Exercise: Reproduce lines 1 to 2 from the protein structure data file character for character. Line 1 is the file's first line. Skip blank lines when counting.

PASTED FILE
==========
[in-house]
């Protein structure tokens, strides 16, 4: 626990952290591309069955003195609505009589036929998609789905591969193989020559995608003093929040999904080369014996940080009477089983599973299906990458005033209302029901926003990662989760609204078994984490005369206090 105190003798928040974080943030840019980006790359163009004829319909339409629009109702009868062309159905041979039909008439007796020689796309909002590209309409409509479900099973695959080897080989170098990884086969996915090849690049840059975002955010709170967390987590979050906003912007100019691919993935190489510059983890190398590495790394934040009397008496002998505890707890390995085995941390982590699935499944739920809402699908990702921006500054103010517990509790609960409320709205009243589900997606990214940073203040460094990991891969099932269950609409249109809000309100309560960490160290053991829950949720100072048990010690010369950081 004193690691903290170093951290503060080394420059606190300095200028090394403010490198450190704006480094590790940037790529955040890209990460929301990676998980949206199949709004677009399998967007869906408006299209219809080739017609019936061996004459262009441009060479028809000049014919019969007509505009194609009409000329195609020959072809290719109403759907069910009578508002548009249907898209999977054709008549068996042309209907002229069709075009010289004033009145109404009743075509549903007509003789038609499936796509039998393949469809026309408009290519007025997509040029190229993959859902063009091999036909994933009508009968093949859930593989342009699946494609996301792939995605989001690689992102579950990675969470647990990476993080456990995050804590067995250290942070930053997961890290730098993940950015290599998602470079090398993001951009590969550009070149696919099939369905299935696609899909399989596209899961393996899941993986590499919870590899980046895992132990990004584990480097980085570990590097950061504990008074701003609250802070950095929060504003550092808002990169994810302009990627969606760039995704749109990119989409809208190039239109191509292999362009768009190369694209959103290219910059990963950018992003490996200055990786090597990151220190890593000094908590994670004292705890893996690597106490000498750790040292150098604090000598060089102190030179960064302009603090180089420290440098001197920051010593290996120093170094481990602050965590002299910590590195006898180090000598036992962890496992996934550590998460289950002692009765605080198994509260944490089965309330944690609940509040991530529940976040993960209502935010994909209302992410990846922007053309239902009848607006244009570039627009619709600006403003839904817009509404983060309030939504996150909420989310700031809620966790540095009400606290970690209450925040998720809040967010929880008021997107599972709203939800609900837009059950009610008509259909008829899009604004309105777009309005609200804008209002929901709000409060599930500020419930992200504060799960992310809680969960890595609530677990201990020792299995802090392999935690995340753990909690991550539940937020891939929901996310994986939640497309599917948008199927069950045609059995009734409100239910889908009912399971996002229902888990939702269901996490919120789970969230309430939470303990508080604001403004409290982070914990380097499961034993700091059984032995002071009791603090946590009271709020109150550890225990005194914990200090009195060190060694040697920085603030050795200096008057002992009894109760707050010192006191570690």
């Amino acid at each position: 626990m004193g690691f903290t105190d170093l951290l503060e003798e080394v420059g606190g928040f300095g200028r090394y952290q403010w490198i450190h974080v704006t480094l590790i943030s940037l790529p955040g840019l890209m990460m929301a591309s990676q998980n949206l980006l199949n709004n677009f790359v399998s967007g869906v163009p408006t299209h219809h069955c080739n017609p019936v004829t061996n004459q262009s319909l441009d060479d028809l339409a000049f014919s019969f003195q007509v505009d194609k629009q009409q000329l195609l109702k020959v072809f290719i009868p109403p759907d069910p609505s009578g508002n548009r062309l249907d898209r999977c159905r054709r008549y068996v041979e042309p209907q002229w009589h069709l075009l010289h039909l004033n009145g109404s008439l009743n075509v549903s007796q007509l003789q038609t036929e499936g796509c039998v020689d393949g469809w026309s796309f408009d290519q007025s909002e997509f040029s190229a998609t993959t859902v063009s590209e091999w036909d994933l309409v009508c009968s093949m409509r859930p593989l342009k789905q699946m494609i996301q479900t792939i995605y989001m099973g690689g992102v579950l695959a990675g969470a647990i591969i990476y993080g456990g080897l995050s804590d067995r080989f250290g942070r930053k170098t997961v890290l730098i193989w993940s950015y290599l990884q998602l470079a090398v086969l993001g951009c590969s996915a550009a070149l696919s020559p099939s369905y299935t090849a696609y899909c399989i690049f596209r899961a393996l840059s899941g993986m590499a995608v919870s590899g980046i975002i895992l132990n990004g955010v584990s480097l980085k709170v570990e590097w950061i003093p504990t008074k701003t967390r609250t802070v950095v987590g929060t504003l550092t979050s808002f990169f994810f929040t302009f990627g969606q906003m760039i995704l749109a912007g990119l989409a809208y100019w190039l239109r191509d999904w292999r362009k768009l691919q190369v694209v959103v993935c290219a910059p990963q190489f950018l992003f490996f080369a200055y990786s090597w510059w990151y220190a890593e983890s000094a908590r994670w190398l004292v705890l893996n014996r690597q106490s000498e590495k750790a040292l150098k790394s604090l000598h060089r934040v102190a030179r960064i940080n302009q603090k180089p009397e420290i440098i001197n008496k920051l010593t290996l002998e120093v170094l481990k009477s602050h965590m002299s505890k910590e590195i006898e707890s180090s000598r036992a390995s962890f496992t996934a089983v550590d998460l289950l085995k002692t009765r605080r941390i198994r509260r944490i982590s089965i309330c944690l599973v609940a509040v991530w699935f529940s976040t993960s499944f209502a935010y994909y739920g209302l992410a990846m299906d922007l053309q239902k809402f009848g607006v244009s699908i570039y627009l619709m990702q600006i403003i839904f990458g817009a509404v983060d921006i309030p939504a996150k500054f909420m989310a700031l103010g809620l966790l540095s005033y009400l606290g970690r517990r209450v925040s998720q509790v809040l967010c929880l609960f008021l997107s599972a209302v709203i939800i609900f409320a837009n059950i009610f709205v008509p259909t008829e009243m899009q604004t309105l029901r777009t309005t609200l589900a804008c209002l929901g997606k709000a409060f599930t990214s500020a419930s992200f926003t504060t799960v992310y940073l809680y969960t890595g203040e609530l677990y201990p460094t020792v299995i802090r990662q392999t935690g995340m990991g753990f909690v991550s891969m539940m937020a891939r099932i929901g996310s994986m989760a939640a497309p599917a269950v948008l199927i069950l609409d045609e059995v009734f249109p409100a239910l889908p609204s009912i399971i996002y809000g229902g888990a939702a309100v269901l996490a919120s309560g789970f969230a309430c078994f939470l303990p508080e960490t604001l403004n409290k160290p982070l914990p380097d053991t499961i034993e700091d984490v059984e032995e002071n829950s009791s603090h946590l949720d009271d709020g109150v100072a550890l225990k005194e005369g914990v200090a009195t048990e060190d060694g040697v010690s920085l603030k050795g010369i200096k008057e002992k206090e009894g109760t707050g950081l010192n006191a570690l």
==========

[in-house]
């Protein structure tokens, strides 16, 4: 626990952290591309069955003195609505009589036929998609789905591969193989020559995608003093929040999904080369014996940080009477089983599973299906990458005033209302029901926003990662989760609204078994984490005369206090 105190003798928040974080943030840019980006790359163009004829319909339409629009109702009868062309159905041979039909008439007796020689796309909002590209309409409509479900099973695959080897080989170098990884086969996915090849690049840059975002955010709170967390987590979050906003912007100019691919993935190489510059983890190398590495790394934040009397008496002998505890707890390995085995941390982590699935499944739920809402699908990702921006500054103010517990509790609960409320709205009243589900997606990214940073203040460094990991891969099932269950609409249109809000309100309560960490160290053991829950949720100072048990010690010369950081 004193690691903290170093951290503060080394420059606190300095200028090394403010490198450190704006480094590790940037790529955040890209990460929301990676998980949206199949709004677009399998967007869906408006299209219809080739017609019936061996004459262009441009060479028809000049014919019969007509505009194609009409000329195609020959072809290719109403759907069910009578508002548009249907898209999977054709008549068996042309209907002229069709075009010289004033009145109404009743075509549903007509003789038609499936796509039998393949469809026309408009290519007025997509040029190229993959859902063009091999036909994933009508009968093949859930593989342009699946494609996301792939995605989001690689992102579950990675969470647990990476993080456990995050804590067995250290942070930053997961890290730098993940950015290599998602470079090398993001951009590969550009070149696919099939369905299935696609899909399989596209899961393996899941993986590499919870590899980046895992132990990004584990480097980085570990590097950061504990008074701003609250802070950095929060504003550092808002990169994810302009990627969606760039995704749109990119989409809208190039239109191509292999362009768009190369694209959103290219910059990963950018992003490996200055990786090597990151220190890593000094908590994670004292705890893996690597106490000498750790040292150098604090000598060089102190030179960064302009603090180089420290440098001197920051010593290996120093170094481990602050965590002299910590590195006898180090000598036992962890496992996934550590998460289950002692009765605080198994509260944490089965309330944690609940509040991530529940976040993960209502935010994909209302992410990846922007053309239902009848607006244009570039627009619709600006403003839904817009509404983060309030939504996150909420989310700031809620966790540095009400606290970690209450925040998720809040967010929880008021997107599972709203939800609900837009059950009610008509259909008829899009604004309105777009309005609200804008209002929901709000409060599930500020419930992200504060799960992310809680969960890595609530677990201990020792299995802090392999935690995340753990909690991550539940937020891939929901996310994986939640497309599917948008199927069950045609059995009734409100239910889908009912399971996002229902888990939702269901996490919120789970969230309430939470303990508080604001403004409290982070914990380097499961034993700091059984032995002071009791603090946590009271709020109150550890225990005194914990200090009195060190060694040697920085603030050795200096008057002992009894109760707050010192006191570690």